These box office numbers do not include the cost of production or marketing costs. They also don't count the billions in merchandising that Disney has made over the last...Entertainmentread more
Instagram began tests that hide "like" counts on posts. That means influencers who market products on Instagram will have to rely on different metrics to show success.Technologyread more
Peter Neupert worked for Microsoft and Amazon-backed Drugstore.com, where he got to know Jeff Bezos. He now advises start-ups.Technologyread more
Last week shows that oil prices are not the indicator for Middle East tensions they once were, and worries about global demand and growing U.S. production has changed that...Market Insiderread more
Facebook Vice President David Marcus is the face of the company's Libra digital currency, but the original driving force was a 26-year-old female corporate-development...Technologyread more
The firing of the tear gas was the latest confrontation between police and protesters who have taken to the streets for over a month to fight a proposed extradition bill and...China Politicsread more
Amazon's new policy for account suspensions doesn't go far enough to protect sellers from potentially unfair and wrongful suspensions, merchants say.Technologyread more
There is no end in sight to the Boeing 737 Max grounding after two fatal crashes, prompting airlines to rethink their growth plans.Airlinesread more
After a year of flooding, Midwest farmers face a stifling heat wave that's spreading across the U.S.Weather & Natural Disastersread more
Gluskin Sheff's David Rosenberg is painting a painful picture for stocks as earnings season goes into full gear.Futures Nowread more
Rossello is facing public furor over an obscenity-laced online chat that showed the governor and his close advisers insulting women and mocking constituents, including victims...Politicsread more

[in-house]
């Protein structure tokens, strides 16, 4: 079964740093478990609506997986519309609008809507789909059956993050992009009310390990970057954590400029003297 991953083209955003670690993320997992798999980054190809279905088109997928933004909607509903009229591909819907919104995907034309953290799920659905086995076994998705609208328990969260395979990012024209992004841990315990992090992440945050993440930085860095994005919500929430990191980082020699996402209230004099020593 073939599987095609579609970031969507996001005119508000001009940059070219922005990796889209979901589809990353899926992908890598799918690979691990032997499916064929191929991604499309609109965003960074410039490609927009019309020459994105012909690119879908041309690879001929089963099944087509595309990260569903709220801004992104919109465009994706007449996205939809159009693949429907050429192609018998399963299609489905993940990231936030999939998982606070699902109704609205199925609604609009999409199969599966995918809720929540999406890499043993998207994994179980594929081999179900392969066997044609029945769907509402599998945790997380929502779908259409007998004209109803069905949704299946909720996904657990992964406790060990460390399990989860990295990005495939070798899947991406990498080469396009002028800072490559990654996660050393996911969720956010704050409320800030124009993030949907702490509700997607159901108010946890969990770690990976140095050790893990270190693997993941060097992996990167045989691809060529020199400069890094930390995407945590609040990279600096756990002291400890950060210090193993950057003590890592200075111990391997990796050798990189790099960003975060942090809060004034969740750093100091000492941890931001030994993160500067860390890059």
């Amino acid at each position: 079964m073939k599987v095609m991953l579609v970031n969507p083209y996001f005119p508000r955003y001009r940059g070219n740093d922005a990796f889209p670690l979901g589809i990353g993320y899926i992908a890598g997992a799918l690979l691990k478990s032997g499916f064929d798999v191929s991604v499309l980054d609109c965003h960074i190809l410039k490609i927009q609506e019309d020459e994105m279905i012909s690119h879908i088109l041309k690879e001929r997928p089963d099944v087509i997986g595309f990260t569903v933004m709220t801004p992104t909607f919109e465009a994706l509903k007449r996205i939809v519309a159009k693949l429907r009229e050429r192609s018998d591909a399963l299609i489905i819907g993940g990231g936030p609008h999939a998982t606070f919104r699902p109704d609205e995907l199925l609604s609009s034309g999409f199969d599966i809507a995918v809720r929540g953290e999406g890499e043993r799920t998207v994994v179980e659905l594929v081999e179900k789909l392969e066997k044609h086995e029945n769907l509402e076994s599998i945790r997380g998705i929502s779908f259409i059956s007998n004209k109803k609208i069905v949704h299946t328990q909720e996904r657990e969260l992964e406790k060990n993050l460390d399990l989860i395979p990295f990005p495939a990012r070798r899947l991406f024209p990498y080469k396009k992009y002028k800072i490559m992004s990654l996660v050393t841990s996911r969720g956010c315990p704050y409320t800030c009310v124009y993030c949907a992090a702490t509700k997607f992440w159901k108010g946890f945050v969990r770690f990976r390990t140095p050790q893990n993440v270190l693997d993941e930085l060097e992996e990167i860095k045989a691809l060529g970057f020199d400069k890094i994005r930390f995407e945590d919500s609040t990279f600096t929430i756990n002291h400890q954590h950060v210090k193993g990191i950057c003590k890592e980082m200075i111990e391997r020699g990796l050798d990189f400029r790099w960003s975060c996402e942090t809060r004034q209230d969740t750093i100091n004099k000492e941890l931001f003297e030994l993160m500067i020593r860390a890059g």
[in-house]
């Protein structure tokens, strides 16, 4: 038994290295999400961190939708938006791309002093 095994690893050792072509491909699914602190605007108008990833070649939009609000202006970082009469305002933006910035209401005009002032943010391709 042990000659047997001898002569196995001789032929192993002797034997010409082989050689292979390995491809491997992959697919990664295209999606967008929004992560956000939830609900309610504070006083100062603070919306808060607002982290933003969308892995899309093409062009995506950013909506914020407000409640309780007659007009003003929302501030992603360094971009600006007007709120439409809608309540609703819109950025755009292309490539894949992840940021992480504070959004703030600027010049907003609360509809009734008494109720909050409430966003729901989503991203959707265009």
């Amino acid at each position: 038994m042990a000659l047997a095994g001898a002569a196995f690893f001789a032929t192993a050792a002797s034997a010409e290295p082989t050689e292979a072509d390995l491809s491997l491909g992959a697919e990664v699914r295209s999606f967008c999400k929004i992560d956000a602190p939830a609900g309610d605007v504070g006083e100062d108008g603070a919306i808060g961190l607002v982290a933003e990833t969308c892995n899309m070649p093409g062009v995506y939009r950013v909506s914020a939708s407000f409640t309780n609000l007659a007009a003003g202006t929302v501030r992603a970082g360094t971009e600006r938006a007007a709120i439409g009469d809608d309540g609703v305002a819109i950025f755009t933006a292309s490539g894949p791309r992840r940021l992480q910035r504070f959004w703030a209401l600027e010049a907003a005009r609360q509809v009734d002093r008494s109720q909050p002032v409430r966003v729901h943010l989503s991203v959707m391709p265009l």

* Asset manager says capex not aligned with Paris goals
* Sarasin sells $42 mln of shares, reviewing other holdings
LONDON, July 9 (Reuters) - London-based asset manager Sarasin & Partners has sold nearly 20% of its holdings in Royal Dutch Shell, saying the oil and gas company's spending plans are out of synch with international targets to battle climate change.
The 33.8 million pounds ($42.1 million) sale represents a fraction of Shell's $261 billion market value.
But it is a rebuke of Shell's strategy less than a year after the Anglo-Dutch company, together with a large group of investors including Sarasin known as Climate Action 100+, agreed on a landmark resolution outlining Shell's ambition to reduce carbon emissions.
Sarasin is reviewing its remaining holdings in Shell of around 120 million pounds, according to a spokesman.
"We have been supportive of your recent leadership in support of the Paris Climate Accord," Sarasin said in a July 8 letter to Shell Chairman Chad Holliday, seen by Reuters.
"However, we were extremely disappointed that, despite your public commitment to act on climate change, the strategy that Shell published at its Management Day on 4th June aims to deliver rising fossil fuel production to at least 2030."
Shell plans to increase its annual spending between 2021 and 2025 to $30 billion, excluding major acquisitions, compared with around $25 billion in recent years. Of the $30 billion, $2 to $3 billion will go towards power and renewables.
"While Shell cannot, of course, bring down global fossil fuel use on its own, it needs to ensure it is not contributing to the problem," the letter said.
News of the sale was first reported by the Financial Times.
Shell said the divestment was "disappointing".
"Shell plans to reduce the Net Carbon Footprint of the energy products we sell in step with society's progress towards meeting the Paris Agreement."
"We are very clear that this requires both sustaining investment in our core Upstream businesses as well as growing investment in our customer-facing transition businesses including Integrated Gas, Oil Products and Chemicals," it said.
Adam Matthews, director of ethics and engagement at the Church of England Pension Board who co-led negotiations with Shell on the climate resolution, said engagement with Shell was "very much ongoing."
"Clearly Shell are an industry leader, but we are keen to see further steps related to alignment of capital expenditure," Matthews said in a statement.
Catherine Howarth, chief executive of climate activist group ShareAction, welcomed Sarasin's move.
"Sarasin's forcefully argued challenge to Shell's board on their capital expenditure plans should reverberate across the wider investment community," Howarth said.
The Paris agreement seeks to reduce greenhouse gas emissions, most of which come from the burning of fossil fuels, to a net zero by the end of the century to limit global warming to "well below" 2 degrees Celsius.
($1 = 0.8029 pounds) (Reporting by Ron Bousso; Editing by Mark Potter)